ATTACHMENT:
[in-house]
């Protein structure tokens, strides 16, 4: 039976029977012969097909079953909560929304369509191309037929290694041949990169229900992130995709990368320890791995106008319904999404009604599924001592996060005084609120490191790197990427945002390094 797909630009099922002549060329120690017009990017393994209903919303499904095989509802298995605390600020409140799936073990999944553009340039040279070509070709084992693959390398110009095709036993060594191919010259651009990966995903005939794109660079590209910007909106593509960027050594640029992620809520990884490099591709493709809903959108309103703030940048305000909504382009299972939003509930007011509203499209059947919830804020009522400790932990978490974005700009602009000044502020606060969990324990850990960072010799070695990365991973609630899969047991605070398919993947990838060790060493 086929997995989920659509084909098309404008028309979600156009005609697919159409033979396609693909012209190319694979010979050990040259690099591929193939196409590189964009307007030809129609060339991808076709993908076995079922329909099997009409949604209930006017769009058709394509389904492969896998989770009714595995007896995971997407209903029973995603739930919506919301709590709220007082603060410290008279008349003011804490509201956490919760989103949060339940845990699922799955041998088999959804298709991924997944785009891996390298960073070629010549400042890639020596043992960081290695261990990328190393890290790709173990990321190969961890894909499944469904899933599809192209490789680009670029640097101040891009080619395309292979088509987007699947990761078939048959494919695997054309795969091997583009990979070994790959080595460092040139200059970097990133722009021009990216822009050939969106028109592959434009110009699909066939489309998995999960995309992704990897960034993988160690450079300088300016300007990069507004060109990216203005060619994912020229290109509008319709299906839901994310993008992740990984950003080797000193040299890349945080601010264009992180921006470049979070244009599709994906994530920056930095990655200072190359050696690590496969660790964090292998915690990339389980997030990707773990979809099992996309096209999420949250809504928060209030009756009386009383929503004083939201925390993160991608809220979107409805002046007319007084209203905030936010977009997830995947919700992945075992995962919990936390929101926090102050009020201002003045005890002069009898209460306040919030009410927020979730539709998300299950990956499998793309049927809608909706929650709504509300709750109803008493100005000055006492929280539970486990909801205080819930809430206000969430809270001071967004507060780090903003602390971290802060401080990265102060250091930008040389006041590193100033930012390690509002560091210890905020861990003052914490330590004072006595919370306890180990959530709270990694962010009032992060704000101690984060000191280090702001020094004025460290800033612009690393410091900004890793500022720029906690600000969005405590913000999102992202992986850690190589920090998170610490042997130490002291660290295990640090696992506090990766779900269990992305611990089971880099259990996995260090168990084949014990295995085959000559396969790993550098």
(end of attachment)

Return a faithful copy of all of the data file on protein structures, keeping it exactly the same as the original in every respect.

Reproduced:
[in-house]
């Protein structure tokens, strides 16, 4: 039976029977012969097909079953909560929304369509191309037929290694041949990169229900992130995709990368320890791995106008319904999404009604599924001592996060005084609120490191790197990427945002390094 797909630009099922002549060329120690017009990017393994209903919303499904095989509802298995605390600020409140799936073990999944553009340039040279070509070709084992693959390398110009095709036993060594191919010259651009990966995903005939794109660079590209910007909106593509960027050594640029992620809520990884490099591709493709809903959108309103703030940048305000909504382009299972939003509930007011509203499209059947919830804020009522400790932990978490974005700009602009000044502020606060969990324990850990960072010799070695990365991973609630899969047991605070398919993947990838060790060493 086929997995989920659509084909098309404008028309979600156009005609697919159409033979396609693909012209190319694979010979050990040259690099591929193939196409590189964009307007030809129609060339991808076709993908076995079922329909099997009409949604209930006017769009058709394509389904492969896998989770009714595995007896995971997407209903029973995603739930919506919301709590709220007082603060410290008279008349003011804490509201956490919760989103949060339940845990699922799955041998088999959804298709991924997944785009891996390298960073070629010549400042890639020596043992960081290695261990990328190393890290790709173990990321190969961890894909499944469904899933599809192209490789680009670029640097101040891009080619395309292979088509987007699947990761078939048959494919695997054309795969091997583009990979070994790959080595460092040139200059970097990133722009021009990216822009050939969106028109592959434009110009699909066939489309998995999960995309992704990897960034993988160690450079300088300016300007990069507004060109990216203005060619994912020229290109509008319709299906839901994310993008992740990984950003080797000193040299890349945080601010264009992180921006470049979070244009599709994906994530920056930095990655200072190359050696690590496969660790964090292998915690990339389980997030990707773990979809099992996309096209999420949250809504928060209030009756009386009383929503004083939201925390993160991608809220979107409805002046007319007084209203905030936010977009997830995947919700992945075992995962919990936390929101926090102050009020201002003045005890002069009898209460306040919030009410927020979730539709998300299950990956499998793309049927809608909706929650709504509300709750109803008493100005000055006492929280539970486990909801205080819930809430206000969430809270001071967004507060780090903003602390971290802060401080990265102060250091930008040389006041590193100033930012390690509002560091210890905020861990003052914490330590004072006595919370306890180990959530709270990694962010009032992060704000101690984060000191280090702001020094004025460290800033612009690393410091900004890793500022720029906690600000969005405590913000999102992202992986850690190589920090998170610490042997130490002291660290295990640090696992506090990766779900269990992305611990089971880099259990996995260090168990084949014990295995085959000559396969790993550098």